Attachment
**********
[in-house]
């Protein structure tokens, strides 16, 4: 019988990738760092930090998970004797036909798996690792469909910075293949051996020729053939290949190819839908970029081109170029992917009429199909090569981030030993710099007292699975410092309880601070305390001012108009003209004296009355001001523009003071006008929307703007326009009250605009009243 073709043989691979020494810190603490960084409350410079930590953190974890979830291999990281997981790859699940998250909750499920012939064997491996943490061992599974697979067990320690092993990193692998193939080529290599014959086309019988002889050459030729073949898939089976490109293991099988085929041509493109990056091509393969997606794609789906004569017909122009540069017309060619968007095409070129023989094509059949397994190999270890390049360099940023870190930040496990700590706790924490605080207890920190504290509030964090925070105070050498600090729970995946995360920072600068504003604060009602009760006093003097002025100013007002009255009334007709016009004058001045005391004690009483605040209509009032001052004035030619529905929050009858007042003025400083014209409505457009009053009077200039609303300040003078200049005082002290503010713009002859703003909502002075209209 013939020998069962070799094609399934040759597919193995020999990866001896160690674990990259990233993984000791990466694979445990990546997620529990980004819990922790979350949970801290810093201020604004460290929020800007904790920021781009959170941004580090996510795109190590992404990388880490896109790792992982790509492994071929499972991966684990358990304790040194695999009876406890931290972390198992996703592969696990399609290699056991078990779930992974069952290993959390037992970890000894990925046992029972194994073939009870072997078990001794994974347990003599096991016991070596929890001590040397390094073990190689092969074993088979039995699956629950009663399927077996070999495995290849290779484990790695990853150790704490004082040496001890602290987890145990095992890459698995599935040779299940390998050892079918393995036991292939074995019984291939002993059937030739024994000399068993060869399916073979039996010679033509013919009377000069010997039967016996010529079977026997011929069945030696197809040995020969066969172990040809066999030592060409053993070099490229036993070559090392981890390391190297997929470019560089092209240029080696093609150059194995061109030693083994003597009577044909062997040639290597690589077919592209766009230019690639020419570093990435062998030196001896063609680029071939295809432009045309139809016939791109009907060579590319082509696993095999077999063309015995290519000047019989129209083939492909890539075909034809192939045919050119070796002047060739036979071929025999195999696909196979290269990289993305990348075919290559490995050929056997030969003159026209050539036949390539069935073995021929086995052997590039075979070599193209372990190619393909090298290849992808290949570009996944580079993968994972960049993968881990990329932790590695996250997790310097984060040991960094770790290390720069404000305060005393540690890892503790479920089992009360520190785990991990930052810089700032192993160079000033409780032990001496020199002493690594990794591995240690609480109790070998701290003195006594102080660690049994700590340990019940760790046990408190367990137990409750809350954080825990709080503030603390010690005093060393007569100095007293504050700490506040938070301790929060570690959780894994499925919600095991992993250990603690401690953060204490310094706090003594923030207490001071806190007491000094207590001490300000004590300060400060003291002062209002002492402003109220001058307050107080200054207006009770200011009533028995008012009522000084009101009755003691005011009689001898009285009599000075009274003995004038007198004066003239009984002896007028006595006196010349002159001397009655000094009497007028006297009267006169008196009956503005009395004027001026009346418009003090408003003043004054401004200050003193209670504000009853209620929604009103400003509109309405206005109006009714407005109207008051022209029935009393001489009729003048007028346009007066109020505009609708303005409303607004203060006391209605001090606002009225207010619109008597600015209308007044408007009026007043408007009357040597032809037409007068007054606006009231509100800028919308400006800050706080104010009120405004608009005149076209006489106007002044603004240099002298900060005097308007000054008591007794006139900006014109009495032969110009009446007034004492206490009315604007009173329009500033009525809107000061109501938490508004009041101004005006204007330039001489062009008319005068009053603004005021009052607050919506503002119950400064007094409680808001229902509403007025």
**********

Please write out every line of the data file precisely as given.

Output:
[in-house]
């Protein structure tokens, strides 16, 4: 019988990738760092930090998970004797036909798996690792469909910075293949051996020729053939290949190819839908970029081109170029992917009429199909090569981030030993710099007292699975410092309880601070305390001012108009003209004296009355001001523009003071006008929307703007326009009250605009009243 073709043989691979020494810190603490960084409350410079930590953190974890979830291999990281997981790859699940998250909750499920012939064997491996943490061992599974697979067990320690092993990193692998193939080529290599014959086309019988002889050459030729073949898939089976490109293991099988085929041509493109990056091509393969997606794609789906004569017909122009540069017309060619968007095409070129023989094509059949397994190999270890390049360099940023870190930040496990700590706790924490605080207890920190504290509030964090925070105070050498600090729970995946995360920072600068504003604060009602009760006093003097002025100013007002009255009334007709016009004058001045005391004690009483605040209509009032001052004035030619529905929050009858007042003025400083014209409505457009009053009077200039609303300040003078200049005082002290503010713009002859703003909502002075209209 013939020998069962070799094609399934040759597919193995020999990866001896160690674990990259990233993984000791990466694979445990990546997620529990980004819990922790979350949970801290810093201020604004460290929020800007904790920021781009959170941004580090996510795109190590992404990388880490896109790792992982790509492994071929499972991966684990358990304790040194695999009876406890931290972390198992996703592969696990399609290699056991078990779930992974069952290993959390037992970890000894990925046992029972194994073939009870072997078990001794994974347990003599096991016991070596929890001590040397390094073990190689092969074993088979039995699956629950009663399927077996070999495995290849290779484990790695990853150790704490004082040496001890602290987890145990095992890459698995599935040779299940390998050892079918393995036991292939074995019984291939002993059937030739024994000399068993060869399916073979039996010679033509013919009377000069010997039967016996010529079977026997011929069945030696197809040995020969066969172990040809066999030592060409053993070099490229036993070559090392981890390391190297997929470019560089092209240029080696093609150059194995061109030693083994003597009577044909062997040639290597690589077919592209766009230019690639020419570093990435062998030196001896063609680029071939295809432009045309139809016939791109009907060579590319082509696993095999077999063309015995290519000047019989129209083939492909890539075909034809192939045919050119070796002047060739036979071929025999195999696909196979290269990289993305990348075919290559490995050929056997030969003159026209050539036949390539069935073995021929086995052997590039075979070599193209372990190619393909090298290849992808290949570009996944580079993968994972960049993968881990990329932790590695996250997790310097984060040991960094770790290390720069404000305060005393540690890892503790479920089992009360520190785990991990930052810089700032192993160079000033409780032990001496020199002493690594990794591995240690609480109790070998701290003195006594102080660690049994700590340990019940760790046990408190367990137990409750809350954080825990709080503030603390010690005093060393007569100095007293504050700490506040938070301790929060570690959780894994499925919600095991992993250990603690401690953060204490310094706090003594923030207490001071806190007491000094207590001490300000004590300060400060003291002062209002002492402003109220001058307050107080200054207006009770200011009533028995008012009522000084009101009755003691005011009689001898009285009599000075009274003995004038007198004066003239009984002896007028006595006196010349002159001397009655000094009497007028006297009267006169008196009956503005009395004027001026009346418009003090408003003043004054401004200050003193209670504000009853209620929604009103400003509109309405206005109006009714407005109207008051022209029935009393001489009729003048007028346009007066109020505009609708303005409303607004203060006391209605001090606002009225207010619109008597600015209308007044408007009026007043408007009357040597032809037409007068007054606006009231509100800028919308400006800050706080104010009120405004608009005149076209006489106007002044603004240099002298900060005097308007000054008591007794006139900006014109009495032969110009009446007034004492206490009315604007009173329009500033009525809107000061109501938490508004009041101004005006204007330039001489062009008319005068009053603004005021009052607050919506503002119950400064007094409680808001229902509403007025």